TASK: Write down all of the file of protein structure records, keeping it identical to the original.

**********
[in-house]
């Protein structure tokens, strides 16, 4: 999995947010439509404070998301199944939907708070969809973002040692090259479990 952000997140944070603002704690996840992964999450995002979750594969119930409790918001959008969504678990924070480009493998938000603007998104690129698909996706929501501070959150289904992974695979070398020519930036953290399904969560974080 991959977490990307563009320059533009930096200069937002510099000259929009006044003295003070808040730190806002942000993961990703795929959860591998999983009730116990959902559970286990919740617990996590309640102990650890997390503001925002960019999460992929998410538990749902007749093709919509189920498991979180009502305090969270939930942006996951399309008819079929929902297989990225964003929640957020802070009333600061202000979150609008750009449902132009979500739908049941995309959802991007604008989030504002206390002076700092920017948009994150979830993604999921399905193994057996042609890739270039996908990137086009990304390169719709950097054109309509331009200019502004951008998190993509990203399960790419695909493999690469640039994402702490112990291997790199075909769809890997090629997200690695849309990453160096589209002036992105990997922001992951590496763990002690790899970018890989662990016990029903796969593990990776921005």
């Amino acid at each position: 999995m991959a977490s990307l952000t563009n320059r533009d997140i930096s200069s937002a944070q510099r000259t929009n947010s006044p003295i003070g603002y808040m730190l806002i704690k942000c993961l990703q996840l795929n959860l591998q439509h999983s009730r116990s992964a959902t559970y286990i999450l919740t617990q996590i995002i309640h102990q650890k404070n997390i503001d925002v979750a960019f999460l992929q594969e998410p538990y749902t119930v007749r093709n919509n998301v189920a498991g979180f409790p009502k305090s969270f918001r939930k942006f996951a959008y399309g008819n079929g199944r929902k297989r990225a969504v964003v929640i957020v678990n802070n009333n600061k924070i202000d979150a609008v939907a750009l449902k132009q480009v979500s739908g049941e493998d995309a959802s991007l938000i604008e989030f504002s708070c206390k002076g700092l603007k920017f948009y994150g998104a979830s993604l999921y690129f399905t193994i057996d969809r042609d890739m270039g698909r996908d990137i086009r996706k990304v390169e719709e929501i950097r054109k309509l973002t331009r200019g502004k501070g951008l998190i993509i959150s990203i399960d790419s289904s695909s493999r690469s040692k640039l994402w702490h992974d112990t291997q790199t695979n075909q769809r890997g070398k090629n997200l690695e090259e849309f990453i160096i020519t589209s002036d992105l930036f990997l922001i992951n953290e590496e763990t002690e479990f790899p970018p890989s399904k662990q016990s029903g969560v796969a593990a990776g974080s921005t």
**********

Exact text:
[in-house]
């Protein structure tokens, strides 16, 4: 999995947010439509404070998301199944939907708070969809973002040692090259479990 952000997140944070603002704690996840992964999450995002979750594969119930409790918001959008969504678990924070480009493998938000603007998104690129698909996706929501501070959150289904992974695979070398020519930036953290399904969560974080 991959977490990307563009320059533009930096200069937002510099000259929009006044003295003070808040730190806002942000993961990703795929959860591998999983009730116990959902559970286990919740617990996590309640102990650890997390503001925002960019999460992929998410538990749902007749093709919509189920498991979180009502305090969270939930942006996951399309008819079929929902297989990225964003929640957020802070009333600061202000979150609008750009449902132009979500739908049941995309959802991007604008989030504002206390002076700092920017948009994150979830993604999921399905193994057996042609890739270039996908990137086009990304390169719709950097054109309509331009200019502004951008998190993509990203399960790419695909493999690469640039994402702490112990291997790199075909769809890997090629997200690695849309990453160096589209002036992105990997922001992951590496763990002690790899970018890989662990016990029903796969593990990776921005």
């Amino acid at each position: 999995m991959a977490s990307l952000t563009n320059r533009d997140i930096s200069s937002a944070q510099r000259t929009n947010s006044p003295i003070g603002y808040m730190l806002i704690k942000c993961l990703q996840l795929n959860l591998q439509h999983s009730r116990s992964a959902t559970y286990i999450l919740t617990q996590i995002i309640h102990q650890k404070n997390i503001d925002v979750a960019f999460l992929q594969e998410p538990y749902t119930v007749r093709n919509n998301v189920a498991g979180f409790p009502k305090s969270f918001r939930k942006f996951a959008y399309g008819n079929g199944r929902k297989r990225a969504v964003v929640i957020v678990n802070n009333n600061k924070i202000d979150a609008v939907a750009l449902k132009q480009v979500s739908g049941e493998d995309a959802s991007l938000i604008e989030f504002s708070c206390k002076g700092l603007k920017f948009y994150g998104a979830s993604l999921y690129f399905t193994i057996d969809r042609d890739m270039g698909r996908d990137i086009r996706k990304v390169e719709e929501i950097r054109k309509l973002t331009r200019g502004k501070g951008l998190i993509i959150s990203i399960d790419s289904s695909s493999r690469s040692k640039l994402w702490h992974d112990t291997q790199t695979n075909q769809r890997g070398k090629n997200l690695e090259e849309f990453i160096i020519t589209s002036d992105l930036f990997l922001i992951n953290e590496e763990t002690e479990f790899p970018p890989s399904k662990q016990s029903g969560v796969a593990a990776g974080s921005t």